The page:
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I intend to monitor the execution of my stored procedures in a specific database, using the following script, which I got from How can I monitor the call count per stored procedure per timespan?

SELECT
    OBJECT_NAME(qt.objectid)
  , qs.execution_count AS [Execution Count]
  , qs.execution_count / DATEDIFF(Second, qs.creation_time, GETDATE()) AS [Calls/Second]
  , qs.total_worker_time / qs.execution_count AS [AvgWorkerTime]
  , qs.total_worker_time AS [TotalWorkerTime]
  , qs.total_elapsed_time / qs.execution_count AS [AvgElapsedTime]
  , qs.max_logical_reads
  , qs.max_logical_writes
  , qs.total_physical_reads
  , DATEDIFF(Minute, qs.creation_time, GETDATE()) AS [Age in Cache]
FROM
    sys.dm_exec_query_stats AS qs
CROSS APPLY 
    sys.dm_exec_sql_text(qs.[sql_handle]) AS qt
WHERE
    qt.[dbid] = DB_ID()
ORDER BY
    qs.execution_count DESC
OPTION (RECOMPILE);

The DMV sys.dm_exec_query_stats reports cumulative values since the last restart. If you want to measure over a fixed period, use the command below to reset wait stats.

DBCC SQLPERF("sys.dm_os_wait_stats",CLEAR);

DBCC SQLPREF("sys.dm_os_latch_stats",CLEAR); --this one never worked for me

When was sys.dm_os_wait_stats last cleared? But in Sql Server 2005, how do I find it out?

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there is a wait type called SQLTRACE_BUFFER_FLUSH -> Occurs when a task is waiting for a background task to flush trace buffers to disk every four seconds.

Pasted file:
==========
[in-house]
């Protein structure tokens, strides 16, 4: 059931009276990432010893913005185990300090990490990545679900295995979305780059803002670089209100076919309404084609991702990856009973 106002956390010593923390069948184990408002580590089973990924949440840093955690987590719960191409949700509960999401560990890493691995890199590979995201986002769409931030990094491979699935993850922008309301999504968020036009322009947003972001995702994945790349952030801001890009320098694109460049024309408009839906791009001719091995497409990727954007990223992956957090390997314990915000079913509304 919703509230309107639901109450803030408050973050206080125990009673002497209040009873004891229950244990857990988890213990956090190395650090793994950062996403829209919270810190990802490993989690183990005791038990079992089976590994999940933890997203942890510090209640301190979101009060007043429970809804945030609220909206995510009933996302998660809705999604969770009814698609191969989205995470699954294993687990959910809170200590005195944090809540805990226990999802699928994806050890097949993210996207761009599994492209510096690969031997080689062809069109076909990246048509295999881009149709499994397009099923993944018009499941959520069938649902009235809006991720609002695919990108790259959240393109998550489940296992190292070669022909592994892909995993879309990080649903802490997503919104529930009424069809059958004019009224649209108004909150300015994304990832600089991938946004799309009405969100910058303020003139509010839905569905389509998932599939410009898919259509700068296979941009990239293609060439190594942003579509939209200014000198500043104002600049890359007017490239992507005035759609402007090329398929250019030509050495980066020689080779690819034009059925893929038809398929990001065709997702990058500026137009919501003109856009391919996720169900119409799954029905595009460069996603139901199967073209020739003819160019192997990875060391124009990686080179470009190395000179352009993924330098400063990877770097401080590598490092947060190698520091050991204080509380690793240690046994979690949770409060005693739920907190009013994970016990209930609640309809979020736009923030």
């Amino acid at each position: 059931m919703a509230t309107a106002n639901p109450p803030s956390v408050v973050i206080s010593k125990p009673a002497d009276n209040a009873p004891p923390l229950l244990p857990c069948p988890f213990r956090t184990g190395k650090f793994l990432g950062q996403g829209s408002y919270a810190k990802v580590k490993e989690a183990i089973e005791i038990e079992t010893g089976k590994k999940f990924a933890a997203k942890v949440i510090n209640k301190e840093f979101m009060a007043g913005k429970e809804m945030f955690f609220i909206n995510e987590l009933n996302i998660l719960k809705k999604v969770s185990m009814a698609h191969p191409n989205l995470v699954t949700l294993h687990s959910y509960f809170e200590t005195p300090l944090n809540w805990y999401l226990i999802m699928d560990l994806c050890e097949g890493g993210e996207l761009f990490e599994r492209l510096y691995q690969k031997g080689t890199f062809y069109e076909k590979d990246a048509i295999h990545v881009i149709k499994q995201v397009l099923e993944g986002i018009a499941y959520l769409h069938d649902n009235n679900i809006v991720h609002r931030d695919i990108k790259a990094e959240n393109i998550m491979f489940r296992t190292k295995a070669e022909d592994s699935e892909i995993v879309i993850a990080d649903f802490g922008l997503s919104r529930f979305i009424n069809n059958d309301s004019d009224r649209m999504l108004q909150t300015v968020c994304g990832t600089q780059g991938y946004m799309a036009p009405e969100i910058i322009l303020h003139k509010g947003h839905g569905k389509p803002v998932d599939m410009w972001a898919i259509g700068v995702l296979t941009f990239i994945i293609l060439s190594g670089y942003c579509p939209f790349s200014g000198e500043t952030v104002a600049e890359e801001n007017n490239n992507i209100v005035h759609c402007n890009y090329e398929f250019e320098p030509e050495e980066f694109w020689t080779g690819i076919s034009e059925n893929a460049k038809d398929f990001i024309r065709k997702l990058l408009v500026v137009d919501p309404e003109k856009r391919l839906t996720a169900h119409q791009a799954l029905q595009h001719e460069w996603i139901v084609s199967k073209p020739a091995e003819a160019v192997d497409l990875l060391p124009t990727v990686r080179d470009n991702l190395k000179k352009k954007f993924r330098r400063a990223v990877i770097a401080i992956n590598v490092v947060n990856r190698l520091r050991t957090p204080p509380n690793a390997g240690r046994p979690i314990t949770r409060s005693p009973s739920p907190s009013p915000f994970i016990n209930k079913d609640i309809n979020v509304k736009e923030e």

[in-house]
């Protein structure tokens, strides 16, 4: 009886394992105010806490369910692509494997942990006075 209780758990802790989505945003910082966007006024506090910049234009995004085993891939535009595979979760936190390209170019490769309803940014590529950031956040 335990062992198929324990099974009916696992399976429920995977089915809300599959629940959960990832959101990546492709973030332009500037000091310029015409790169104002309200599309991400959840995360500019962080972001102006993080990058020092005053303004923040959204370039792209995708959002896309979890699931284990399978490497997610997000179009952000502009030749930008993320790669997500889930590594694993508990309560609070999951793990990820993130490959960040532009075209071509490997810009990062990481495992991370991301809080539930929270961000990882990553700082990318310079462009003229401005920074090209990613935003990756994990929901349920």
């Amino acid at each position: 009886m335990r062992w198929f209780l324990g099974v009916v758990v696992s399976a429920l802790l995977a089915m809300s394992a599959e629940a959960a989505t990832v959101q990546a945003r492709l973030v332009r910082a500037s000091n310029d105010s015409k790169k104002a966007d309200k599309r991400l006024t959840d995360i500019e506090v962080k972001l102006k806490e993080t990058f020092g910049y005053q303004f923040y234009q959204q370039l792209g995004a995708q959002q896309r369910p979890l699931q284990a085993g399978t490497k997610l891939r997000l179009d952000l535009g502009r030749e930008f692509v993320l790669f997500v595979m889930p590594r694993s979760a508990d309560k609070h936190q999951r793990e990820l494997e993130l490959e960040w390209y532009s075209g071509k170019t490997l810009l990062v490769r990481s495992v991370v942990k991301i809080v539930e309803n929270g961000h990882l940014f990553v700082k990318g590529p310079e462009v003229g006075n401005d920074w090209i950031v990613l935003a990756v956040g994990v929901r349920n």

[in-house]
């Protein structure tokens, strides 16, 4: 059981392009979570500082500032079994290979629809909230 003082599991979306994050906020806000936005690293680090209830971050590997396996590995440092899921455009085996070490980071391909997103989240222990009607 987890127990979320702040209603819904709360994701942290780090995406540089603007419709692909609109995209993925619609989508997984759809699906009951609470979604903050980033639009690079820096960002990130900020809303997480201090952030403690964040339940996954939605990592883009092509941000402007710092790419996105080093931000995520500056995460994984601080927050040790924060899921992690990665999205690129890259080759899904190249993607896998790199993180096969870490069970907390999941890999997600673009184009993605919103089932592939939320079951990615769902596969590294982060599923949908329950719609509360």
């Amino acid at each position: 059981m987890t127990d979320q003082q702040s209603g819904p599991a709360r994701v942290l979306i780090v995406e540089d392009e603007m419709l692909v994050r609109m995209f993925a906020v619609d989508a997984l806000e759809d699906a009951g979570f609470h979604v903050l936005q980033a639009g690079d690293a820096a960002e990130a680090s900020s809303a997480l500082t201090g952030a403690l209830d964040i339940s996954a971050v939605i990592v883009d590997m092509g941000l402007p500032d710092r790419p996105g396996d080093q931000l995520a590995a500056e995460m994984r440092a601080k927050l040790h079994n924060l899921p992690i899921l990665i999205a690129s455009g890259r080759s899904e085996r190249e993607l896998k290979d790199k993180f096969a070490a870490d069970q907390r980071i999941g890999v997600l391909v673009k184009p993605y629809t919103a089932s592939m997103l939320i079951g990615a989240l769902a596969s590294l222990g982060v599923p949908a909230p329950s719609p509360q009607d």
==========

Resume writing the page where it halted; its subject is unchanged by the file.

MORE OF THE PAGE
this article is very good: Figuring Out When Wait Statistics Were Last Cleared - by Erin Stellato

I came out with the following script that seems to be working fine on my servers, including the sql2005 ones.

/* last time the wait cache was cleared - sql 2005*/
SELECT
[wait_type],
[wait_time_ms],
DATEADD(ss,-[wait_time_ms]/1000,getdate()) AS [Date/TimeCleared],
CASE
WHEN [wait_time_ms] < 1000 THEN CAST([wait_time_ms] AS VARCHAR(15)) + ' ms'
WHEN [wait_time_ms] between 1000 and 60000 THEN CAST(([wait_time_ms]/1000) AS VARCHAR(15)) + ' seconds'
WHEN [wait_time_ms] between 60001 and 3600000 THEN CAST(([wait_time_ms]/60000) AS VARCHAR(15)) + ' minutes'
WHEN [wait_time_ms] between 3600001 and 86400000 THEN CAST(([wait_time_ms]/3600000) AS VARCHAR(15)) + ' hours'
WHEN [wait_time_ms] > 86400000 THEN CAST(([wait_time_ms]/86400000) AS VARCHAR(15)) + ' days'
END [TimeSinceCleared]
FROM [sys].[dm_os_wait_stats]
WHERE [wait_type] = 'SQLTRACE_BUFFER_FLUSH'
  OR  [WAIT_TYPE] = 'SQLTRACE_INCREMENTAL_FLUSH_SLEEP';


/* check SQL Server start time - 2008 and higher */
SELECT
[sqlserver_start_time]
FROM [sys].[dm_os_sys_info];


-- to clear the wait cache
DBCC SQLPERF("sys.dm_os_wait_stats",CLEAR);

this time I will leave it like this, because I in a bit of a rush to monitor stored procedures executions, but for the next time I will use other Several Methods to collect SQL Server Stored Procedure Execution History

and maybe also a bit of this one: Converting SQL Trace to Extended Events in SQL Server 2012

hopefully soon we will migrate all of the sql server 2005

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Another area to look into is the Default trace which is ON by default. The default trace logs DBCC Events --> Audit DBCC event. So the event gets fired when a DBCC command is ran.

Remember that default trace will have 5 max files with 20MB size limit. So if your server is busy, you might miss the event.

Alternatively, you can have a WMI alert triggering the load of the trace file into a SQL Server table when a rollover happens.

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